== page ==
To combat false narratives and foster trust in reliable information, governments can invest in local news, support empathy-building initiatives, and ensure election processes are traceable.
The Aspen Institute took on the sweeping issue of mis- and disinformationwith the release of an 80-page report that outlines key goals and steps for government and civic society can take to reduce the harm and spread of false claims.
The spread of deliberate or accidental falsehoods undermines society’s ability to effectively tackle problems like the COVID-19 pandemic and climate change. It’s hard to frame goals or collaborate on solutions without first agreeing to the facts of the problem.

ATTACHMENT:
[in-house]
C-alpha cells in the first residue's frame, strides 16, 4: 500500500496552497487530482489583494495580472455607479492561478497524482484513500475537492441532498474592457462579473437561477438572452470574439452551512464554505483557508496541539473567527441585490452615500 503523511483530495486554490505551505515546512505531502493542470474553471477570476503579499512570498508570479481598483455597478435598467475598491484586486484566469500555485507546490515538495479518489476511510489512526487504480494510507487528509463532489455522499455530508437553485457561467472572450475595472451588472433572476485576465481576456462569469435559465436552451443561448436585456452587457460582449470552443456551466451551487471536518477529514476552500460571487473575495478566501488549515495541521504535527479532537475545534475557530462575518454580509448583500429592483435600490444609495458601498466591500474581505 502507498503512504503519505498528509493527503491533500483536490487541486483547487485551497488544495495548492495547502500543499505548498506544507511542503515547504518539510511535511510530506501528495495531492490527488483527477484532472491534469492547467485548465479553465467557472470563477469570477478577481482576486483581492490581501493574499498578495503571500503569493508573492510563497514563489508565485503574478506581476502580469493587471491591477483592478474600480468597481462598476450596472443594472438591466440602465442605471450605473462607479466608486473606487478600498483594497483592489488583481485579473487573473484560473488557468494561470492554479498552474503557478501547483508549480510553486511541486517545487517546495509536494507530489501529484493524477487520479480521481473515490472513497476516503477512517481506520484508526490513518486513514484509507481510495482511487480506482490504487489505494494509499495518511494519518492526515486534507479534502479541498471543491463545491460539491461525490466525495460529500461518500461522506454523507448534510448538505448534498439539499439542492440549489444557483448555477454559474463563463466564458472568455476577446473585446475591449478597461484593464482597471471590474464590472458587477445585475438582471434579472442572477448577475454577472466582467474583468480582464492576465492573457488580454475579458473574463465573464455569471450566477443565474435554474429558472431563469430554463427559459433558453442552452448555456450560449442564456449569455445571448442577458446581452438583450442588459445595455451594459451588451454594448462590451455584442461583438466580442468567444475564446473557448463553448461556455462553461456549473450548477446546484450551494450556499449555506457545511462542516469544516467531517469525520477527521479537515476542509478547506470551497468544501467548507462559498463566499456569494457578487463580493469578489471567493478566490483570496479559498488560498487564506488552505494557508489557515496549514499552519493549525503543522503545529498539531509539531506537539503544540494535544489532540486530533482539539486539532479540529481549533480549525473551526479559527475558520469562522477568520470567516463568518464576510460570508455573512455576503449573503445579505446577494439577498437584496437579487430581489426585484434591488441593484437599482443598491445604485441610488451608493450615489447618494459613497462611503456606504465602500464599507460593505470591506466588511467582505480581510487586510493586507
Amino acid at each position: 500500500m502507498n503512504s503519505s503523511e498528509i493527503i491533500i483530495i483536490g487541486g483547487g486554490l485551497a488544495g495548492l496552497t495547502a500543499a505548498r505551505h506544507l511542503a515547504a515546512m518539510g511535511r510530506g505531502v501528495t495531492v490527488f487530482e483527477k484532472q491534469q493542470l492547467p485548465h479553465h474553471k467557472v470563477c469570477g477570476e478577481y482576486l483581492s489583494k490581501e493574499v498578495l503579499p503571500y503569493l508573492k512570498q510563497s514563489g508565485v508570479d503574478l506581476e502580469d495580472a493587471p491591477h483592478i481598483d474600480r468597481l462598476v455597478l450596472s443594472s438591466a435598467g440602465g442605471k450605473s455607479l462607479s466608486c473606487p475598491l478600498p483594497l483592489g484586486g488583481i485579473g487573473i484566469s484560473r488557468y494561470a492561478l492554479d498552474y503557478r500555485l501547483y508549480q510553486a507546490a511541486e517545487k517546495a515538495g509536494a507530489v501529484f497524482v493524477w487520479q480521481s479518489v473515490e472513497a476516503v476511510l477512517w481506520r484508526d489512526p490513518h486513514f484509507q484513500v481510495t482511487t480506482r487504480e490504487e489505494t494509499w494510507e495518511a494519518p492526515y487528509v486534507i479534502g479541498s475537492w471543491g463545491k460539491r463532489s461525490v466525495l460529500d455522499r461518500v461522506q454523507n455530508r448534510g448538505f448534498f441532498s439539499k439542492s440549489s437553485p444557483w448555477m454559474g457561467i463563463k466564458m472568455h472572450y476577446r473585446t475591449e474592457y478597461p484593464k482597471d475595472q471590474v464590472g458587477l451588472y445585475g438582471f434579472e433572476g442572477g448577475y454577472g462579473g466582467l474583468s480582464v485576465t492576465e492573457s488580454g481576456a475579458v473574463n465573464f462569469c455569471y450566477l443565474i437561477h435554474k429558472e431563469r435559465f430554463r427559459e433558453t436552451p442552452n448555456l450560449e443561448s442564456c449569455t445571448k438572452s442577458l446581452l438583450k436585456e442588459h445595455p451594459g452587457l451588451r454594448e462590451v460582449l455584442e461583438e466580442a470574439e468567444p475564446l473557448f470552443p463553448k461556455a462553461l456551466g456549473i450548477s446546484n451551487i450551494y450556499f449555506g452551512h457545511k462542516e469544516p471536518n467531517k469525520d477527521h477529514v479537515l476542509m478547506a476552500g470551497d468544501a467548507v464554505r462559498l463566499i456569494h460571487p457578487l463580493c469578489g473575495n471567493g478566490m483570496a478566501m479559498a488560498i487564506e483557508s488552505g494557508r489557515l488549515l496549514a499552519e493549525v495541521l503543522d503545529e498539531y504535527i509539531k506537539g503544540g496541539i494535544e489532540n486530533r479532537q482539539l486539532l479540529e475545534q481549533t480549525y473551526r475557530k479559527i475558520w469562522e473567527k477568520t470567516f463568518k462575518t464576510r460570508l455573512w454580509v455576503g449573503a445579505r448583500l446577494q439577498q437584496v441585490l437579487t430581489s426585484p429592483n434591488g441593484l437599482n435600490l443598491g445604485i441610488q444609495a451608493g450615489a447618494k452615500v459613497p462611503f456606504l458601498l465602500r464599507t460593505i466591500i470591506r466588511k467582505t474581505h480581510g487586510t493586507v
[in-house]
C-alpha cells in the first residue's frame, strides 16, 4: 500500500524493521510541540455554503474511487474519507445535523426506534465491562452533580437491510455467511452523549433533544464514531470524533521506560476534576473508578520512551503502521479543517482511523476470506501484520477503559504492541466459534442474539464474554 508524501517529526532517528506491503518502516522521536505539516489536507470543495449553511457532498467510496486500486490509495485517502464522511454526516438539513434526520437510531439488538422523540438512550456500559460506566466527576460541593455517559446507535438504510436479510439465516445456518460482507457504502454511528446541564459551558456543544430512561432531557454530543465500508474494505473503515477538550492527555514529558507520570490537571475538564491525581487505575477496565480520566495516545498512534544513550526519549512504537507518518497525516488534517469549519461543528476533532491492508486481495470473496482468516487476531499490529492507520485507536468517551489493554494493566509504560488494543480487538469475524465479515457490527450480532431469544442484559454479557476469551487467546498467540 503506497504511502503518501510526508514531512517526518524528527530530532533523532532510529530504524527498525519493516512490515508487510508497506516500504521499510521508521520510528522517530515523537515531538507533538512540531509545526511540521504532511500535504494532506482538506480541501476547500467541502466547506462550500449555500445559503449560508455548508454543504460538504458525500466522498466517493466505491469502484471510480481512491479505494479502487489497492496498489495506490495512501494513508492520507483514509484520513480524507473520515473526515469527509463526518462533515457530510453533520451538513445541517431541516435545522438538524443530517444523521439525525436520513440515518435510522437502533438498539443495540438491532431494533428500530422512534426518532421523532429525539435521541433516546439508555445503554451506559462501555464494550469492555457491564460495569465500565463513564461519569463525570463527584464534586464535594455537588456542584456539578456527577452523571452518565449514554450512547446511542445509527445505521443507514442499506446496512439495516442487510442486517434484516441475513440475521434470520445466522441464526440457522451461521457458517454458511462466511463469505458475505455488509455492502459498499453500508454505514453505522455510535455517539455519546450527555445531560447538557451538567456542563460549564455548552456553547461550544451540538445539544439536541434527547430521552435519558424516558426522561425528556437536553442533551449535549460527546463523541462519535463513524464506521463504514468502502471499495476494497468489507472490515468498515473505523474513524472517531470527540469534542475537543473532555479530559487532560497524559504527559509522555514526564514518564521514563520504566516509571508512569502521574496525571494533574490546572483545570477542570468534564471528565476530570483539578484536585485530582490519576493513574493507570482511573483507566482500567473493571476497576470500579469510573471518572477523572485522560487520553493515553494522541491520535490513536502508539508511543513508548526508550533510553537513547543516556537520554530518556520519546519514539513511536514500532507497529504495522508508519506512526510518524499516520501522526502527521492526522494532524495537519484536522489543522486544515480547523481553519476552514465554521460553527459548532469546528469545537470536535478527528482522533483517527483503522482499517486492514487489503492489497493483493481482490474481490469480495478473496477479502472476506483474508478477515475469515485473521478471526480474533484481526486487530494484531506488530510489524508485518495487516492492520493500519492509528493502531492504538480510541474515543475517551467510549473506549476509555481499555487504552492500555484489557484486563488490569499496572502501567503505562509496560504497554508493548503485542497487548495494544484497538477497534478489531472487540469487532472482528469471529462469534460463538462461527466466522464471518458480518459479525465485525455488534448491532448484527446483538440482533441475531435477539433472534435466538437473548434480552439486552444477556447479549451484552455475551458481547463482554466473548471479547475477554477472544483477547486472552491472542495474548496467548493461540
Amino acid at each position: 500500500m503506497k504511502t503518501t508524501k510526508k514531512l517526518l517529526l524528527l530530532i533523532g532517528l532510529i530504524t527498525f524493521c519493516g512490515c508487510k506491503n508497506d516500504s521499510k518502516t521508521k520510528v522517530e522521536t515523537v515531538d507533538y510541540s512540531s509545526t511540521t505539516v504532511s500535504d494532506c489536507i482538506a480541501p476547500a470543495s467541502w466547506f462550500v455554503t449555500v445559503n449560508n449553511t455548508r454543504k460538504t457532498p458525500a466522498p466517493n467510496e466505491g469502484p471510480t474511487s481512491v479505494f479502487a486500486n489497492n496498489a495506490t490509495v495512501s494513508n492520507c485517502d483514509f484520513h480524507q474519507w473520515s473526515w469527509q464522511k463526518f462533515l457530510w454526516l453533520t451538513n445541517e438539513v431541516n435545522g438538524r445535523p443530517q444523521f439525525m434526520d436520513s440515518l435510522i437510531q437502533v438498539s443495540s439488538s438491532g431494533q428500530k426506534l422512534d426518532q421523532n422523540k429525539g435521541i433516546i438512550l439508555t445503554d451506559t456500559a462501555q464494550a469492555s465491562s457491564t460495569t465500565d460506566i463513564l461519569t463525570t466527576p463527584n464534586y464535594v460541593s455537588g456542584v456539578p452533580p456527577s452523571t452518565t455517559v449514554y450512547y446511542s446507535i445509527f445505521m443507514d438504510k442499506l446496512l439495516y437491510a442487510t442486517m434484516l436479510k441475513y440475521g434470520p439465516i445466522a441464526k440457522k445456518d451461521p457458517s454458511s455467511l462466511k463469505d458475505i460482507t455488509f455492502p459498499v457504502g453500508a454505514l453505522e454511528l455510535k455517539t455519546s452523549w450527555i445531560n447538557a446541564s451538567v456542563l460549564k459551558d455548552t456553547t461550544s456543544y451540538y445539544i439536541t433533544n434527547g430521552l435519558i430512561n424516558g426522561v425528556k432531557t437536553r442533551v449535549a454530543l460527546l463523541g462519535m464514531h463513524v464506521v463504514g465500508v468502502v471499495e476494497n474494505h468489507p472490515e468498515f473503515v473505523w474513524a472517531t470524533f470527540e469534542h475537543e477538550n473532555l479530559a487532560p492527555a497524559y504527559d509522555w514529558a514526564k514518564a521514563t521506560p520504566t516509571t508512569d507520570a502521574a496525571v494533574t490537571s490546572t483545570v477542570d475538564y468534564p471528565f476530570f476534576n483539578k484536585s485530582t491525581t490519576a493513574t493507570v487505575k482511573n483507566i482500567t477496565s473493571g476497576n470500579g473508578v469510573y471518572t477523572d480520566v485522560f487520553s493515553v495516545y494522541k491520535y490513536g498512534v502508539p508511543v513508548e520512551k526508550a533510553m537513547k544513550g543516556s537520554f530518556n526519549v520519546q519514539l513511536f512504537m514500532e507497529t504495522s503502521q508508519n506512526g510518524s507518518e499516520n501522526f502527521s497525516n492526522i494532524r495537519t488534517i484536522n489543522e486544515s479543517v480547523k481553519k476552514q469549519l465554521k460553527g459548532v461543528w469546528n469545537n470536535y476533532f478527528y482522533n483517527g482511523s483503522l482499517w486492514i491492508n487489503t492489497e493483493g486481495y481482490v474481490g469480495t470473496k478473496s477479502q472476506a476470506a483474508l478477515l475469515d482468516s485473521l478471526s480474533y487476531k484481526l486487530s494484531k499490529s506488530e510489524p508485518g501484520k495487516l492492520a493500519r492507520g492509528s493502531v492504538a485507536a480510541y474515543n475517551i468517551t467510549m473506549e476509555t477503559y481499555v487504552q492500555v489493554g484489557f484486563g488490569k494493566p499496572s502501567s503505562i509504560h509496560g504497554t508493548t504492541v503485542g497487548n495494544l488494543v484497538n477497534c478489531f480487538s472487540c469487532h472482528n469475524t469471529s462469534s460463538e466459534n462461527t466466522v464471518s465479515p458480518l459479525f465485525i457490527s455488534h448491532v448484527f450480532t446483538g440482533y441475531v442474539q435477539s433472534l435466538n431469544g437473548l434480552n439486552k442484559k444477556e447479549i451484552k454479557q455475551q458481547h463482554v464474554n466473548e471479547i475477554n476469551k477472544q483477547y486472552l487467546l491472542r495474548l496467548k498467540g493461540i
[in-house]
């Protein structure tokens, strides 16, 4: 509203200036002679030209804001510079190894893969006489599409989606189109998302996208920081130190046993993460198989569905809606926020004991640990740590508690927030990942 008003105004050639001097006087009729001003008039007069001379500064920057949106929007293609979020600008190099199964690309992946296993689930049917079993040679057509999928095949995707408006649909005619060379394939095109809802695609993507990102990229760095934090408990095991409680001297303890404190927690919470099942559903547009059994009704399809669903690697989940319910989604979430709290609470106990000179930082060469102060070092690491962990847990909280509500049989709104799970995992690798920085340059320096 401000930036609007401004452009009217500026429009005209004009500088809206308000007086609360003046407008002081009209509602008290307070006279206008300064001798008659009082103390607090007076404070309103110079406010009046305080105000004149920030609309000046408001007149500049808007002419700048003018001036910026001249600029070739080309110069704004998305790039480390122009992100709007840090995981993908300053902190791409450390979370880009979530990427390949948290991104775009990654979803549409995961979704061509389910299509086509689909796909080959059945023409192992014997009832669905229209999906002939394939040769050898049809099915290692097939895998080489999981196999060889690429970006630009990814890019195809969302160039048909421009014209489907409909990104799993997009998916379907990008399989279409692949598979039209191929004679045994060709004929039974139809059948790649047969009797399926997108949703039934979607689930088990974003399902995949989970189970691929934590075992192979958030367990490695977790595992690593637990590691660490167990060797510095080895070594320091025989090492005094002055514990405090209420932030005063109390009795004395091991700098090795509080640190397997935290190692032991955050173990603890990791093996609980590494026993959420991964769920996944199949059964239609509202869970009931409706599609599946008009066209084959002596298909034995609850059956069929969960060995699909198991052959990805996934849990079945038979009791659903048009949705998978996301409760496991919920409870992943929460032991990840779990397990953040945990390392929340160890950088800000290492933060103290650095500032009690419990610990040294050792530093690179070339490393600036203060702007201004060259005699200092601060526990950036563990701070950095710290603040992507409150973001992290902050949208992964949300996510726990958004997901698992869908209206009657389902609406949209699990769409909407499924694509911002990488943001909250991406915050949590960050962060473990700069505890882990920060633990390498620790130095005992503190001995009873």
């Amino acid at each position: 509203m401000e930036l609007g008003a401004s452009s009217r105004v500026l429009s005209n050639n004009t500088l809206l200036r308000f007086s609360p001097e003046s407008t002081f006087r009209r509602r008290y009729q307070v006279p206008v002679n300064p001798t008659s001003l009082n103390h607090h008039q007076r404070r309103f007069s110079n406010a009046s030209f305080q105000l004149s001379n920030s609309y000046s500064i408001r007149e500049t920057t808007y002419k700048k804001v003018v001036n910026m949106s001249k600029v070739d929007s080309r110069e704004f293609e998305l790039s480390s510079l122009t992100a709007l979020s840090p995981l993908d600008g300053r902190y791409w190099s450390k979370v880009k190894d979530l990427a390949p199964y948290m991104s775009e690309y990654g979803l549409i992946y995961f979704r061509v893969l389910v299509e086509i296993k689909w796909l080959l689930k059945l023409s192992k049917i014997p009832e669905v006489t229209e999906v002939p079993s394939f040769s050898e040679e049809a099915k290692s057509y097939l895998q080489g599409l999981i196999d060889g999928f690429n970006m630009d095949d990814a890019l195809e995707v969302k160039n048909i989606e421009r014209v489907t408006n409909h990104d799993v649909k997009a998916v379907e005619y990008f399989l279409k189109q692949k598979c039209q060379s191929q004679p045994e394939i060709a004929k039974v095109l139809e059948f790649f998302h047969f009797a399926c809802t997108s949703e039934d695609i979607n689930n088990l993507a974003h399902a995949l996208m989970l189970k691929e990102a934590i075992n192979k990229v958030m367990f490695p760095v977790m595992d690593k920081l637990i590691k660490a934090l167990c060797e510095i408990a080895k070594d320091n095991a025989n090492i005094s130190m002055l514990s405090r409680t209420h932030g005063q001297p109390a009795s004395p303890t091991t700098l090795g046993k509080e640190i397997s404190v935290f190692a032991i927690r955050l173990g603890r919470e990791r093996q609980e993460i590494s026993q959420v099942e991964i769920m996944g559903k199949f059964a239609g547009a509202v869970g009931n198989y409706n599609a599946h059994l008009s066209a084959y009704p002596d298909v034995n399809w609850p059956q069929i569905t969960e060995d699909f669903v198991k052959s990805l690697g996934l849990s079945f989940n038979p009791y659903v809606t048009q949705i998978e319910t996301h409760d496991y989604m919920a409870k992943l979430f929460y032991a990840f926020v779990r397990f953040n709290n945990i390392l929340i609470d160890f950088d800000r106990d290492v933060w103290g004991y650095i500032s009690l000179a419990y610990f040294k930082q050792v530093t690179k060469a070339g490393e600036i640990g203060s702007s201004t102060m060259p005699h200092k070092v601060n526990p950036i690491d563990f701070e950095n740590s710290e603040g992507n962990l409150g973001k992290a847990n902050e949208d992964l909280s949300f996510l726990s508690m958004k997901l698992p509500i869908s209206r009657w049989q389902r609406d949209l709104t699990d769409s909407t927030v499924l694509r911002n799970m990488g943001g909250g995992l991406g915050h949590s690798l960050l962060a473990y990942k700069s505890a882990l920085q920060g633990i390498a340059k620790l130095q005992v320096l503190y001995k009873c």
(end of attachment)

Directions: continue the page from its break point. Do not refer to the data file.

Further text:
Information disorder is a crisis that exacerbates all other crises, because it prevents us from being able to discuss important issues with facts.
The institute’s Commission on Information Disorder spent six months consulting with experts to take a society-wide look at false information. The effort produced a set of 15 recommendations of short- and long-term actions for government, private firms, civic rights organizations and others. These initiatives are intended to bring greater transparency into social mediaplatforms’ activities; better ensure the public has access to and faith in providers of accurate information, such as libraries and local newspapers; and reduce some of the most serious damages of misinformation, such as that impacting marginalized communities, public health and elections.
Summarized from govtech.com